Buffalo Bills coach Sean McDermott didn't take the safe route in discussing the helmet-to-helmet hit in a 16-10 loss Sunday against the New England Patriots that caused his quarterback, Josh Allen, to wind up in concussion protocol.
"There is no room in football for a hit like that," McDermott told reporters. "It's a shame to see a player like Josh or any player like that, go down with a hit like that. I asked (the officials) for an explanation and I thought (Jonathan Jones) should have been thrown out."
The NFL disagreed. Al Riveron, the league's senior vice president of officiating, said the hit the Patriots cornerback placed on Allen with 14:26 left in the fourth quarter "did not rise" to the NFL's standard for disqualification. The quarterback was caught between two defenders.
Jones was penalized for unnecessary roughness, but Bills offensive tackle Dion Dawkins was flagged for holding, thus resulting in offsetting penalties and a replay of the down.
“Well, we looked at it and in this situation, we didn’t feel that that contact rose to the level of an ejection," Riveron said by phone from the league's officiating headquarters in New York. "The player (Jones) actually turns. Obviously, there is helmet contact, but we have standards for an ejection, and this did not rise to that standard; therefore, we did not eject him. There was a foul called and, obviously, the penalty stood, but we did not feel this contact rose to that level.”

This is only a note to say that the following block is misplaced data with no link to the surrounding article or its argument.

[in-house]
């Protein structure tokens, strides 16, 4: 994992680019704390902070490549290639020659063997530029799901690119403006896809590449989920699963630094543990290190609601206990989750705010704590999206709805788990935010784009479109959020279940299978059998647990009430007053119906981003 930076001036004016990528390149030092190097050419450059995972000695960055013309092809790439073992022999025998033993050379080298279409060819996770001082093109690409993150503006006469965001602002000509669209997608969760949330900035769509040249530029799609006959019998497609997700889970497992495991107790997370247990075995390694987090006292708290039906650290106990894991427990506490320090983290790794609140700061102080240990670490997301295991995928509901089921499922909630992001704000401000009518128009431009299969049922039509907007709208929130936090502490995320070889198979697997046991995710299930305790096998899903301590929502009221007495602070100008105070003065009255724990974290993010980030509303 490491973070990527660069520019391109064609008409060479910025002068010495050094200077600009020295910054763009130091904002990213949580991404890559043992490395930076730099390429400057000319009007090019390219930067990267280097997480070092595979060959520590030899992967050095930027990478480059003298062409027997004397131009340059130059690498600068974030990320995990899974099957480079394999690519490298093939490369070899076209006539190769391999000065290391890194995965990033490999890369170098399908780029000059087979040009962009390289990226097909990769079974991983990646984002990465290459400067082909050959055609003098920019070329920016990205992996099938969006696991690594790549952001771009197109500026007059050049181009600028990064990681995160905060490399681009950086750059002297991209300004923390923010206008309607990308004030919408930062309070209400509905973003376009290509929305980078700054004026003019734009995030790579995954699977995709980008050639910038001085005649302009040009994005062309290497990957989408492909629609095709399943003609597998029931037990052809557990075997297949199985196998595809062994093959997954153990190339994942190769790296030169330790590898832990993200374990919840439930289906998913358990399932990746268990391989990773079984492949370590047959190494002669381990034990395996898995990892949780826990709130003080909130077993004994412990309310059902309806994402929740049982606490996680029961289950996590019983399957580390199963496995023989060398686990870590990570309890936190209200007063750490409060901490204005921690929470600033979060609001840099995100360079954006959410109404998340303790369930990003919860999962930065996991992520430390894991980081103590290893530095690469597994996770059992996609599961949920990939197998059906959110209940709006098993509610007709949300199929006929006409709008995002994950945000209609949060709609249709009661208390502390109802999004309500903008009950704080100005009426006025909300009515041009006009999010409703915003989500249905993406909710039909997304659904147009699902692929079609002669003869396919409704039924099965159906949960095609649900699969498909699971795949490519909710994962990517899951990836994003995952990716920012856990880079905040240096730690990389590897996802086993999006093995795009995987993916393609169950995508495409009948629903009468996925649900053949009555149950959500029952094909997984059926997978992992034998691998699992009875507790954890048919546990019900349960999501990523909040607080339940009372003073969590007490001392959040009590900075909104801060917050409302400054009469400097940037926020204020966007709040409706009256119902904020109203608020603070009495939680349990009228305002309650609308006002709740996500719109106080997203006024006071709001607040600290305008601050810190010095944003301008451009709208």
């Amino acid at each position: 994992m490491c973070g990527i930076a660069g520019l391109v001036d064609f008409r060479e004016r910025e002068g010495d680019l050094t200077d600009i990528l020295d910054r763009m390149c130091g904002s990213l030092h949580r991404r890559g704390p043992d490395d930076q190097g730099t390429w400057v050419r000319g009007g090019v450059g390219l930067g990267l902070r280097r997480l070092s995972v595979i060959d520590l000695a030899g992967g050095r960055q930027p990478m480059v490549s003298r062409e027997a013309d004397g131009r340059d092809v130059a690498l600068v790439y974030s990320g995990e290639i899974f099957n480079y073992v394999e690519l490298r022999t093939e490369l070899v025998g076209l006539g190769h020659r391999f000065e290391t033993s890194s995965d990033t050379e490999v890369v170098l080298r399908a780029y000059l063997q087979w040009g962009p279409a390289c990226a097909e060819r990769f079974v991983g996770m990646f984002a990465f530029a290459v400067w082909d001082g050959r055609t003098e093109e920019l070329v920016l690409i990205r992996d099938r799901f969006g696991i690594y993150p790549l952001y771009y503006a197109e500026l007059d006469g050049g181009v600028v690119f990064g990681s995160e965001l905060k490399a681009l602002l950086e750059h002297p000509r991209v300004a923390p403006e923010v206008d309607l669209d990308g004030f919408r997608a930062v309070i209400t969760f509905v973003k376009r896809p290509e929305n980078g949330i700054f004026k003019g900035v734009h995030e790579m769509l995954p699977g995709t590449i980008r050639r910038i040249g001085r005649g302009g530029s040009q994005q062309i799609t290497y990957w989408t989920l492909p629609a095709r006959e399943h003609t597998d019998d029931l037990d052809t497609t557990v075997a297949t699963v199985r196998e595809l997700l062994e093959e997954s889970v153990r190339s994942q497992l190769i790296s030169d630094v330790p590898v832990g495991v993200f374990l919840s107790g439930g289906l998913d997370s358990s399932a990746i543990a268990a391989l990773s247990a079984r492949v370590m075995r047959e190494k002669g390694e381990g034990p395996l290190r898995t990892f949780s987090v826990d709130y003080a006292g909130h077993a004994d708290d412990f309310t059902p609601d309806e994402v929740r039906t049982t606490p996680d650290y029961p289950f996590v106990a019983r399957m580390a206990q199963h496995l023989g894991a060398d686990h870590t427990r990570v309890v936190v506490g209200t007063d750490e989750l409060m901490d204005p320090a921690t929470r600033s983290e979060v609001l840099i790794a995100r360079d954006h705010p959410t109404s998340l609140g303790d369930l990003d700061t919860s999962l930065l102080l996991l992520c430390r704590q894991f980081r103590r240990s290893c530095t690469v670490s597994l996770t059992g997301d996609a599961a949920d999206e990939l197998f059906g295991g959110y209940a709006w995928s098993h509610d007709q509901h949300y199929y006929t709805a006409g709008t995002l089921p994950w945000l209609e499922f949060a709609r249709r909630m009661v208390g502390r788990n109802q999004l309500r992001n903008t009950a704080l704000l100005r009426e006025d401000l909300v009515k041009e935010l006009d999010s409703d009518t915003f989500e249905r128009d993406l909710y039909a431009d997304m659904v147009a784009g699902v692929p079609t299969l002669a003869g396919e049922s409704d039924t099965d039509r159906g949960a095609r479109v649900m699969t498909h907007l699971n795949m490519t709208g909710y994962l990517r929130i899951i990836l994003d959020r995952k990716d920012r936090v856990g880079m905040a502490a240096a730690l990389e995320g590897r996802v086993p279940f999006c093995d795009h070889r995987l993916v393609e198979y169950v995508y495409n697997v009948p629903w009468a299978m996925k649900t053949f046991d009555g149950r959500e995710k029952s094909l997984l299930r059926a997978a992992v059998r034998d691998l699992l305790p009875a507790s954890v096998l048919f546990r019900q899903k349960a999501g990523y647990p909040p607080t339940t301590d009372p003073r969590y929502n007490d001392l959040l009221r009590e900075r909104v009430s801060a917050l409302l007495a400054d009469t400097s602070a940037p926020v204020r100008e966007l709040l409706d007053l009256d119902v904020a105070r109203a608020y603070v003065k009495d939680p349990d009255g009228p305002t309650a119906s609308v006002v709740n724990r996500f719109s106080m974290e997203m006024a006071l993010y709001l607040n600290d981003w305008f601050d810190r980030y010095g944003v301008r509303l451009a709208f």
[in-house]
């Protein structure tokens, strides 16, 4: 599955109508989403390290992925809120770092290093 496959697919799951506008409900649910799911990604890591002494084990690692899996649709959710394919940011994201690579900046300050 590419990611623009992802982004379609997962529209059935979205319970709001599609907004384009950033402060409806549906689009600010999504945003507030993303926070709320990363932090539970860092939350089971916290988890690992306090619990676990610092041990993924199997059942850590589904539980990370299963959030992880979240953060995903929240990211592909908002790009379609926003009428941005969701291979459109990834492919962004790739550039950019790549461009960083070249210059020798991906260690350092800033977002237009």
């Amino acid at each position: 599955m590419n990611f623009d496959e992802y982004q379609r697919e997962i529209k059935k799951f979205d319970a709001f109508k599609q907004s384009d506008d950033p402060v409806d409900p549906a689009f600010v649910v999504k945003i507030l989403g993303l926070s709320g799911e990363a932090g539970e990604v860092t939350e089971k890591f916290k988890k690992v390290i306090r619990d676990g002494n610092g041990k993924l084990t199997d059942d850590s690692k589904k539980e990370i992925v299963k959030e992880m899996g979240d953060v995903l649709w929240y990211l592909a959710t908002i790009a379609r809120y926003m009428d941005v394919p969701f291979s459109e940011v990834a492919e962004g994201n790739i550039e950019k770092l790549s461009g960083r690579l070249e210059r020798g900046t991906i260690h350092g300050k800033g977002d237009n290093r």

Riveron said the penalty on Dawkins did not have anything to do with a potential ejection, adding that each penalty is judged separately.
"They threw a flag on it. Maybe they eject the guy. Maybe," linebacker Lorenzo Alexander said. "But obviously, they’ll review that play and I’m pretty sure he may get fined for it. But we can’t really worry about how they’re going to treat our quarterback versus how they’re going to treat 12 (Patriots QB Tom Brady). We’ve just got to continue to play."
Matt Barkley finished the game at quarterback for the Bills.
After being taken into the blue medical tent behind the Bills' bench, Allen then jogged into the tunnel. After the game, he was seen walking around the locker room and talking with General Manager Brandon Beane, as well as several teammates.
Allen's teammates were furious that Jones remained in the game.
"If one of us did that to [Brady], we wouldn't have been in the game anymore," safety Micah Hyde said. "There's no way, no way we would have continued in that game. ... Obviously, that's our quarterback. We ride or die with him. ... Josh didn't slide, but at the end of the day, but even as a running back, you can't go head to head."
Jones said he was not attempting to injure Allen on the play.
"There's never any intent to hurt anyone," Jones told reporters. "We were running around playing football. Definitely have to check in on (Allen) and make sure he's OK. There was no intent to hurt anybody. I haven't seen it, I have to watch it on film. We were just running around playing football.
"I don't think anybody ever tries to go helmet to helmet. Everyone is just flying around. You want to make plays and stops."
— NFL Update (@MySportsUpdate) September 29, 2019